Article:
As part of Greenberg & Lieberman, Lieberman and Greenberg have filed almost 300 trademarks and over 560 patent files as of September 2011, serving over 20,000 clients.[7] Many of their patent cases involve what is termed as a Utility patent, ranging from electronics and consumer goods to online business and software applications.[14] A great deal of the work conducted by the firm centers around trademark disputes and they have been involved in legal cases from small businesses to global corporations such as Microsoft and Nike. The firm also offers to register trademarks formally for companies concerned with such issues to protect their brand names, logos or taglines by initiating research through screening the USPTO and the Internet to ensure that trademarks proposed are not too similar to any existing one and filing an application through the USPTO and Community Trade Mark (CTM) for European Union registration.[14] Greenberg & Lieberman extend their work in trademarks to copyright infringement and defense and are adept at obtaining copyrights for computer software, web page designs, and screen displays and applying for copyright licensing contracts after evaluation.[15] Since its establishment in 1996, the firm has been heavily involved with Internet and New Media law involving intellectual property and Uniform Domain-Name Dispute-Resolution Policy (UDRP) over domain names, which form a high percentage of their notable cases. The company is a proponent of technological development and in understanding the way online communication is evolving has branched out into virtual reality; they are credited with being among the first in the world to begin generating a significant revenue and client base via online virtual worlds such as Second Life.[3][16] Greenberg & Lieberman also have a long history of preparing and negotiating contractual agreements from large corporations to small businesses and arranging licensing agreements.[17]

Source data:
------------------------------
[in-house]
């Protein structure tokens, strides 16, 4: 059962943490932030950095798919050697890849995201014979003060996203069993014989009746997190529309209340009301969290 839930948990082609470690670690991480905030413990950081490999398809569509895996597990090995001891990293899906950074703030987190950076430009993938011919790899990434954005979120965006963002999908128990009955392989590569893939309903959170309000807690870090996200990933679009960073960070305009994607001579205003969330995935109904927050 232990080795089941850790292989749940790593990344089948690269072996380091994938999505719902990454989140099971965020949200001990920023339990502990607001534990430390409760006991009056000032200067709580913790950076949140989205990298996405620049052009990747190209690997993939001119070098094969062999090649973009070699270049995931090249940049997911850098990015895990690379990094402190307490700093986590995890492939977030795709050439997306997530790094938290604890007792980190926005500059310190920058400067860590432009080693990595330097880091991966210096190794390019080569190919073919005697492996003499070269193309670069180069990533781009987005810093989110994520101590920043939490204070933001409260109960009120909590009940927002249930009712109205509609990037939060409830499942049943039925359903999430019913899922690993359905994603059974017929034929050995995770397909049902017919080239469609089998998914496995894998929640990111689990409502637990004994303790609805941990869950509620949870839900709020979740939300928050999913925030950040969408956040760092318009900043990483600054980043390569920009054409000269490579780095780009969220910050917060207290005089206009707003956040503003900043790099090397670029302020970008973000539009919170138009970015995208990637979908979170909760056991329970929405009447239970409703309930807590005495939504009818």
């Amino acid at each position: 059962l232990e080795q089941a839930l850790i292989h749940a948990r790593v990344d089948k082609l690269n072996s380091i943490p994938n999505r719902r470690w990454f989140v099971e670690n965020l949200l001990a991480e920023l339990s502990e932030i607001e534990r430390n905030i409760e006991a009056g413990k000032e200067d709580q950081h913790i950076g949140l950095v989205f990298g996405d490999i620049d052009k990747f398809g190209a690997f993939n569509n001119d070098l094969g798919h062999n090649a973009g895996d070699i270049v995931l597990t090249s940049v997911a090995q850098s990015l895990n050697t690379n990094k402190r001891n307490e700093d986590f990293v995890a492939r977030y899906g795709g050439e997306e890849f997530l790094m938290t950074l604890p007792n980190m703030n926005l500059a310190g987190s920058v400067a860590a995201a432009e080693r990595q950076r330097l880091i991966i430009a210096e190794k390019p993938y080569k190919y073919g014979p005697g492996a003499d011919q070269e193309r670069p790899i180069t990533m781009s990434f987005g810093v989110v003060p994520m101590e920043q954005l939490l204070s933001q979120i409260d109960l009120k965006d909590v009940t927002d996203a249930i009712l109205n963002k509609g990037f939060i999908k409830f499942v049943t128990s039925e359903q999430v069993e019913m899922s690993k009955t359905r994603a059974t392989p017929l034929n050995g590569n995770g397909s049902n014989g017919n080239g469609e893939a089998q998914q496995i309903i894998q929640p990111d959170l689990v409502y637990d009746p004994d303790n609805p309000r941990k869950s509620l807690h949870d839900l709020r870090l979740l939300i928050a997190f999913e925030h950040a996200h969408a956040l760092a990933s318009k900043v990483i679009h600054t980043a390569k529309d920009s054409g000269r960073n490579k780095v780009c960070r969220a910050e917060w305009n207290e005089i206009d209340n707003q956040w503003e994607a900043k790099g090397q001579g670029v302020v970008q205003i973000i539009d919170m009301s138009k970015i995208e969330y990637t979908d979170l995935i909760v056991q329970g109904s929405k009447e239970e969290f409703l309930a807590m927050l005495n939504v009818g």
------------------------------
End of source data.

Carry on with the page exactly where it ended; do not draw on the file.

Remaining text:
Although they are best known for dealing with intellectual property issues, Greenberg & Lieberman have considerable experience dealing with military law issues, with attorneys on board such as Mike Lebowitz, an expert in military expression with firsthand Judge Advocate General's Corps (JAG) and combat experience. The company has expertise in military law issues such as the correction of military records, courts-martial defense, administrative separation defense, military expression and free-speech issues, AWOL concerns and whistleblowing.[18]